Jury deliberations were expected to begin Thursday afternoon at the inquest into the death of Jordan Lafond, who succumbed to blunt-force trauma injuries following a car chase with Saskatoon police officers.
Shortly after 4 a.m. on Oct. 23, 2016, Lafond was the passenger in a stolen Ford F-150 truck involved in a police pursuit before it crashed near Bethlehem Catholic High School along 22nd Street West.
There were three guns in the vehicle.
The five-woman one-man jury were tasked with determining Lafond’s cause of death, which has remained unclear over the course of four days of testimony.
Injuries including a contusion around Lafond’s left eye could have been caused by a truck crash or from repeated blows delivered by police, according to Shaun Ladham, Saskatchewan’s chief forensic pathologist who conducted Lafond’s autopsy.
“The significant trauma was in the head region,” Ladham said Thursday.
Sgt. Thomas Gresty previously testified to delivering “three or four” knee strikes to the top of Lafond’s head, saying “stop resisting” with each blow.
According to Ladham, there were no visible injuries to the top of the deceased’s head, though the absence of visible indicators doesn’t mean the strikes never happened.
The officer said since the incident, he has realized Lafond wasn’t moving following the crash.
Gresty said he mistook Sgt. Kelly Olafson’s struggles handcuffing the suspect as Lafond moving.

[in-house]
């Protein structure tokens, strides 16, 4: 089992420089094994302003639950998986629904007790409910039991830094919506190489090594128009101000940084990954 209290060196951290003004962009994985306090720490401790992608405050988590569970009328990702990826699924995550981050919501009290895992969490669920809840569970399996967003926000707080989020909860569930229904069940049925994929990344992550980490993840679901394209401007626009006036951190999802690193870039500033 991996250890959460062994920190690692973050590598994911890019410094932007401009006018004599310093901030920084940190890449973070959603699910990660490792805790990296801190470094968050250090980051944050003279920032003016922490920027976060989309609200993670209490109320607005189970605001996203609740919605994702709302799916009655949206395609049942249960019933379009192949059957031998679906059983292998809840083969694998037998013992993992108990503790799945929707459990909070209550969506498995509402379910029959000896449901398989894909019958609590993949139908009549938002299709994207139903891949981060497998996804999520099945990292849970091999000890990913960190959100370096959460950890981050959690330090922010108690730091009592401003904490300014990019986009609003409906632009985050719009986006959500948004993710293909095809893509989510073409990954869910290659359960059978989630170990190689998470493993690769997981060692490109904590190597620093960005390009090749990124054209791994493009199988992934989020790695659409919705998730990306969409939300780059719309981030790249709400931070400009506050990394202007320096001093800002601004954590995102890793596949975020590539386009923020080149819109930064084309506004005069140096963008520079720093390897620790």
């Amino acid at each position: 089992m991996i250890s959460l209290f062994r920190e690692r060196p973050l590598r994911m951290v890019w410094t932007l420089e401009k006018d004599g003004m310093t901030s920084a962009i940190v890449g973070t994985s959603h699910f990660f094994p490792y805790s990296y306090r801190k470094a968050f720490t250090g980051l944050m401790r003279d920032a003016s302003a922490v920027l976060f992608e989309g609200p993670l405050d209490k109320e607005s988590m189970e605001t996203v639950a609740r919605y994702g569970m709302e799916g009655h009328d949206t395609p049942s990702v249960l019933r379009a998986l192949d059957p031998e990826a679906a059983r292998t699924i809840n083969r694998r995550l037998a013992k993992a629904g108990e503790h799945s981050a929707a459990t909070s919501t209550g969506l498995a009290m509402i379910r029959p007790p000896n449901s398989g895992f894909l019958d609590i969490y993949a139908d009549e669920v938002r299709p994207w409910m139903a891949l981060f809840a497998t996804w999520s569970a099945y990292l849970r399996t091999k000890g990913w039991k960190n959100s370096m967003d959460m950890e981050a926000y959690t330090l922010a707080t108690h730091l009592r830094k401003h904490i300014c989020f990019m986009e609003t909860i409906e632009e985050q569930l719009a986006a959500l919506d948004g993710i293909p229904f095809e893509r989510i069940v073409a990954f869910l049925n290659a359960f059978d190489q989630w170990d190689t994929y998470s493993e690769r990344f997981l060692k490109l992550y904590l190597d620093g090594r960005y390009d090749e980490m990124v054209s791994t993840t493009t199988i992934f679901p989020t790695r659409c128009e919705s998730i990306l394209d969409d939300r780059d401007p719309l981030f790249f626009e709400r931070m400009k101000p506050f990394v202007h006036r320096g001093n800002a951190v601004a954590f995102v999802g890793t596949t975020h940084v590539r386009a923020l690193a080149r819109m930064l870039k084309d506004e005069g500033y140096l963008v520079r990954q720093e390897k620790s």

Olafson said he stomped on Lafond’s hand, before dragging him out from underneath the truck following the collision.
He said it was “physically impossible” to kick Lafond, as was theorized by some Saskatoon police officers conducting an internal probe because Lafond was beneath the truck.
On Thursday, collision analyst Const. Barry Low provided a step-by-step account of how he believed the crash occurred.
The truck struck a pole on a pedestrian pathway, causing the airbags to deploy and the driver, Reece Fiddler, to lose control of the vehicle and crash into a chain-link fence, Low said.
Lafond fell out the passenger side door, which was open at the time, Low continued, stating the truck went up a ditch along 22nd Street and came back down.
The jury is tasked with determining Lafond’s cause of death and the means through which he died: natural, accident, suicide, homicide or undetermined.
Jurors aren’t tasked with finding fault.
At the conclusion of deliberations, the jury can make recommendations to prevent similar deaths from occurring in the future.